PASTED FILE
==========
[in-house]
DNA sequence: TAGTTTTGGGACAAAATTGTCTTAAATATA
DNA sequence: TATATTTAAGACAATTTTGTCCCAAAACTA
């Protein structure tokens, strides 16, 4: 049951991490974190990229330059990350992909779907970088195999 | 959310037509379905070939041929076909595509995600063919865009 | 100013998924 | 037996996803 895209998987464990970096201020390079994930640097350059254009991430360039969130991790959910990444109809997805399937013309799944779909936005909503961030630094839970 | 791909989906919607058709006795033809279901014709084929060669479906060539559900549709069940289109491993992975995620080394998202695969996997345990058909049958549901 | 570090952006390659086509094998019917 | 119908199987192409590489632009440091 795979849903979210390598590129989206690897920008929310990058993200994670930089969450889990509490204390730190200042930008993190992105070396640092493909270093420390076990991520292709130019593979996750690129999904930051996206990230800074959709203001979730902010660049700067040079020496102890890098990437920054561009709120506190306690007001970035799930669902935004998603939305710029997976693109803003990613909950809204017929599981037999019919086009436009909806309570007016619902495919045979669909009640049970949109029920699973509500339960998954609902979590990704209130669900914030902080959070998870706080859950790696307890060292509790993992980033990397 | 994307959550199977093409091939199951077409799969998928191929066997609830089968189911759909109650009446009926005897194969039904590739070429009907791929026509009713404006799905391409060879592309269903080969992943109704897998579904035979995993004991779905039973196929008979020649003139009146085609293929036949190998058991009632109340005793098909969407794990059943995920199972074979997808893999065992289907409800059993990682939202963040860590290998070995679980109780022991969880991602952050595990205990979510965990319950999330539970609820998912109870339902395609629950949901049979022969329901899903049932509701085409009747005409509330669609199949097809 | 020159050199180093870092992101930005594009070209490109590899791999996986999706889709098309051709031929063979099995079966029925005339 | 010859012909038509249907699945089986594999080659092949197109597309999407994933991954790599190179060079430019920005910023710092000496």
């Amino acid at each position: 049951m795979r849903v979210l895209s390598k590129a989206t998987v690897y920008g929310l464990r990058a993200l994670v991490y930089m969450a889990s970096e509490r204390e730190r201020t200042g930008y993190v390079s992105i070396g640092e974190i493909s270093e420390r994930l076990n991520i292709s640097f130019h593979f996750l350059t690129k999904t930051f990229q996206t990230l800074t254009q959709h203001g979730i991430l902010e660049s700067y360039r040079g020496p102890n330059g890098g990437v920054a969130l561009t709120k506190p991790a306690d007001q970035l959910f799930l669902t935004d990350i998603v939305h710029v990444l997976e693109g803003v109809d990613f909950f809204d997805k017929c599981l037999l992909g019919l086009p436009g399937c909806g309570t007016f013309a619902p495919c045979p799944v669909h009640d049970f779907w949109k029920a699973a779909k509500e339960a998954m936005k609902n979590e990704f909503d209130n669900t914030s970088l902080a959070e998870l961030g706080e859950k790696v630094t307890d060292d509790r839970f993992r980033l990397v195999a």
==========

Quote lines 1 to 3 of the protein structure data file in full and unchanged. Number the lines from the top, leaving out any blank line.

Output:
[in-house]
DNA sequence: TAGTTTTGGGACAAAATTGTCTTAAATATA
DNA sequence: TATATTTAAGACAATTTTGTCCCAAAACTA